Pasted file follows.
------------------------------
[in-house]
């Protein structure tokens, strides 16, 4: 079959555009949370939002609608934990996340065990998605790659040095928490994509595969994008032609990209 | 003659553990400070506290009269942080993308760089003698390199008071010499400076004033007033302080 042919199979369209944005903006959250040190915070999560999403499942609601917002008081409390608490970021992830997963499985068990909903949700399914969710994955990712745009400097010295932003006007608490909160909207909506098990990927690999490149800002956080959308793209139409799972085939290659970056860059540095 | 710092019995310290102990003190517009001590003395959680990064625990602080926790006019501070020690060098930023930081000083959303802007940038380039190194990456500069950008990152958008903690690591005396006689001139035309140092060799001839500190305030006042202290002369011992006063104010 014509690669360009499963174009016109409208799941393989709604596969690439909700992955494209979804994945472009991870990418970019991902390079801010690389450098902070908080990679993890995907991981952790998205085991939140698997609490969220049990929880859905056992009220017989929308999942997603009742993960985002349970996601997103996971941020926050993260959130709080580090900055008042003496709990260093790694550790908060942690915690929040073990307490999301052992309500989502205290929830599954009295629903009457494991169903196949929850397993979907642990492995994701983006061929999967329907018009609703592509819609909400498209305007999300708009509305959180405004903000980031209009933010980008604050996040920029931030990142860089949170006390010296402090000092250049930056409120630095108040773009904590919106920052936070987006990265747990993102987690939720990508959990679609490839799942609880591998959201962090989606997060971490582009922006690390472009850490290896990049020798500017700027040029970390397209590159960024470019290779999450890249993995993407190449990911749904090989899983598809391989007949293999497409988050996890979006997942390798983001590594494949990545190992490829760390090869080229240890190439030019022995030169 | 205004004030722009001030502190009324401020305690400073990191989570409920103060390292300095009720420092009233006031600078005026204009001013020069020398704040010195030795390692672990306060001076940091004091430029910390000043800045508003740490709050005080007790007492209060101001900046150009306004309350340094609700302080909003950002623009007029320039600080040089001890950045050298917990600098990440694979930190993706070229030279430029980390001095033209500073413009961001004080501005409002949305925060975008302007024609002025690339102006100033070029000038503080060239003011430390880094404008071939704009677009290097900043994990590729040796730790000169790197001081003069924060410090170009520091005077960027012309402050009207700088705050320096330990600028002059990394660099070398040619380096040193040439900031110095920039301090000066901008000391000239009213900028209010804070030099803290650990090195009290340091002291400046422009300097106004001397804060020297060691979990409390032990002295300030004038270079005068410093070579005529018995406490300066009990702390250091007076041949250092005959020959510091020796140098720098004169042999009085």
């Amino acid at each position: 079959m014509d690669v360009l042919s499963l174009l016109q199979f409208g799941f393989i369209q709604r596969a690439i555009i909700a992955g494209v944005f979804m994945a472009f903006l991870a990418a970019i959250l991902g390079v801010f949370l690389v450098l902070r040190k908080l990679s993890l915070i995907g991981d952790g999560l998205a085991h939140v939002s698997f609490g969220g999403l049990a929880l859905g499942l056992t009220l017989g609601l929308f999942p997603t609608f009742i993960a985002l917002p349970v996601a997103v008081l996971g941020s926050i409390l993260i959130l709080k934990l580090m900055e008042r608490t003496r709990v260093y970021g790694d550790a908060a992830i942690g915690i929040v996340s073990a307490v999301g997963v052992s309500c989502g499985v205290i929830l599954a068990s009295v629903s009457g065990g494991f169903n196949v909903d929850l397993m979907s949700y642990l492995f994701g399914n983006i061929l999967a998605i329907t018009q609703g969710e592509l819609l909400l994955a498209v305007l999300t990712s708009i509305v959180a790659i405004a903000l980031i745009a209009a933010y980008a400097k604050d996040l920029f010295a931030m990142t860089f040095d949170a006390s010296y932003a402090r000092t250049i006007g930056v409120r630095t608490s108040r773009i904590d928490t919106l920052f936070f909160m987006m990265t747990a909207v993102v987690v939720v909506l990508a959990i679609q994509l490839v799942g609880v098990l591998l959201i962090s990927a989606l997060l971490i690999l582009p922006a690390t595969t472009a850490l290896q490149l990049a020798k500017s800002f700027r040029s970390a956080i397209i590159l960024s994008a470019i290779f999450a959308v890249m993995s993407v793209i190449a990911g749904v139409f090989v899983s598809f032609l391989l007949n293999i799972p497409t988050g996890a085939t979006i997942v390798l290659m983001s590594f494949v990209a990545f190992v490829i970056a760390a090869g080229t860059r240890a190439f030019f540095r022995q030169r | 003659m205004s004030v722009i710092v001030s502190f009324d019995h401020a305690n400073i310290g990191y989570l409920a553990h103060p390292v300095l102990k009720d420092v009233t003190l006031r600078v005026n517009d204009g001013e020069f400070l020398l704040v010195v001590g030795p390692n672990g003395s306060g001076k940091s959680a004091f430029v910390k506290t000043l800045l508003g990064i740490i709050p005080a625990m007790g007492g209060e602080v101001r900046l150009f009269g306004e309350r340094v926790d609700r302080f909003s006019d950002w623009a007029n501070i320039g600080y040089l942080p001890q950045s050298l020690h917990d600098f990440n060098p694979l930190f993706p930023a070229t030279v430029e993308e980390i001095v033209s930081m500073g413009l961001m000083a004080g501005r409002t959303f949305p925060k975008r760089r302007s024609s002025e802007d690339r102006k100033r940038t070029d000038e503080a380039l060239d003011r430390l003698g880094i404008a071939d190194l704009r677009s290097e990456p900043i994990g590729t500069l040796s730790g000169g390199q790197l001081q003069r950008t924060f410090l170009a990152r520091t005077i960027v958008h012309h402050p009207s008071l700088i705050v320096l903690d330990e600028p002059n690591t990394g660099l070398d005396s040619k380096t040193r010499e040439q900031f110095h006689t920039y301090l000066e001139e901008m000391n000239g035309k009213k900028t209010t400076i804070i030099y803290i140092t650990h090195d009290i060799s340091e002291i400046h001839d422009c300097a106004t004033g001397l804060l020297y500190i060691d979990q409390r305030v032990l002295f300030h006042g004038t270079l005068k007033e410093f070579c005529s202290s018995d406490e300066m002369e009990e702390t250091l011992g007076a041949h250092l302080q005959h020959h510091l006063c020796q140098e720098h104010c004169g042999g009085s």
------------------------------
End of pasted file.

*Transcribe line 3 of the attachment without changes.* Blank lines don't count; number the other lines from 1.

């Amino acid at each position: 079959m014509d690669v360009l042919s499963l174009l016109q199979f409208g799941f393989i369209q709604r596969a690439i555009i909700a992955g494209v944005f979804m994945a472009f903006l991870a990418a970019i959250l991902g390079v801010f949370l690389v450098l902070r040190k908080l990679s993890l915070i995907g991981d952790g999560l998205a085991h939140v939002s698997f609490g969220g999403l049990a929880l859905g499942l056992t009220l017989g609601l929308f999942p997603t609608f009742i993960a985002l917002p349970v996601a997103v008081l996971g941020s926050i409390l993260i959130l709080k934990l580090m900055e008042r608490t003496r709990v260093y970021g790694d550790a908060a992830i942690g915690i929040v996340s073990a307490v999301g997963v052992s309500c989502g499985v205290i929830l599954a068990s009295v629903s009457g065990g494991f169903n196949v909903d929850l397993m979907s949700y642990l492995f994701g399914n983006i061929l999967a998605i329907t018009q609703g969710e592509l819609l909400l994955a498209v305007l999300t990712s708009i509305v959180a790659i405004a903000l980031i745009a209009a933010y980008a400097k604050d996040l920029f010295a931030m990142t860089f040095d949170a006390s010296y932003a402090r000092t250049i006007g930056v409120r630095t608490s108040r773009i904590d928490t919106l920052f936070f909160m987006m990265t747990a909207v993102v987690v939720v909506l990508a959990i679609q994509l490839v799942g609880v098990l591998l959201i962090s990927a989606l997060l971490i690999l582009p922006a690390t595969t472009a850490l290896q490149l990049a020798k500017s800002f700027r040029s970390a956080i397209i590159l960024s994008a470019i290779f999450a959308v890249m993995s993407v793209i190449a990911g749904v139409f090989v899983s598809f032609l391989l007949n293999i799972p497409t988050g996890a085939t979006i997942v390798l290659m983001s590594f494949v990209a990545f190992v490829i970056a760390a090869g080229t860059r240890a190439f030019f540095r022995q030169r | 003659m205004s004030v722009i710092v001030s502190f009324d019995h401020a305690n400073i310290g990191y989570l409920a553990h103060p390292v300095l102990k009720d420092v009233t003190l006031r600078v005026n517009d204009g001013e020069f400070l020398l704040v010195v001590g030795p390692n672990g003395s306060g001076k940091s959680a004091f430029v910390k506290t000043l800045l508003g990064i740490i709050p005080a625990m007790g007492g209060e602080v101001r900046l150009f009269g306004e309350r340094v926790d609700r302080f909003s006019d950002w623009a007029n501070i320039g600080y040089l942080p001890q950045s050298l020690h917990d600098f990440n060098p694979l930190f993706p930023a070229t030279v430029e993308e980390i001095v033209s930081m500073g413009l961001m000083a004080g501005r409002t959303f949305p925060k975008r760089r302007s024609s002025e802007d690339r102006k100033r940038t070029d000038e503080a380039l060239d003011r430390l003698g880094i404008a071939d190194l704009r677009s290097e990456p900043i994990g590729t500069l040796s730790g000169g390199q790197l001081q003069r950008t924060f410090l170009a990152r520091t005077i960027v958008h012309h402050p009207s008071l700088i705050v320096l903690d330990e600028p002059n690591t990394g660099l070398d005396s040619k380096t040193r010499e040439q900031f110095h006689t920039y301090l000066e001139e901008m000391n000239g035309k009213k900028t209010t400076i804070i030099y803290i140092t650990h090195d009290i060799s340091e002291i400046h001839d422009c300097a106004t004033g001397l804060l020297y500190i060691d979990q409390r305030v032990l002295f300030h006042g004038t270079l005068k007033e410093f070579c005529s202290s018995d406490e300066m002369e009990e702390t250091l011992g007076a041949h250092l302080q005959h020959h510091l006063c020796q140098e720098h104010c004169g042999g009085s």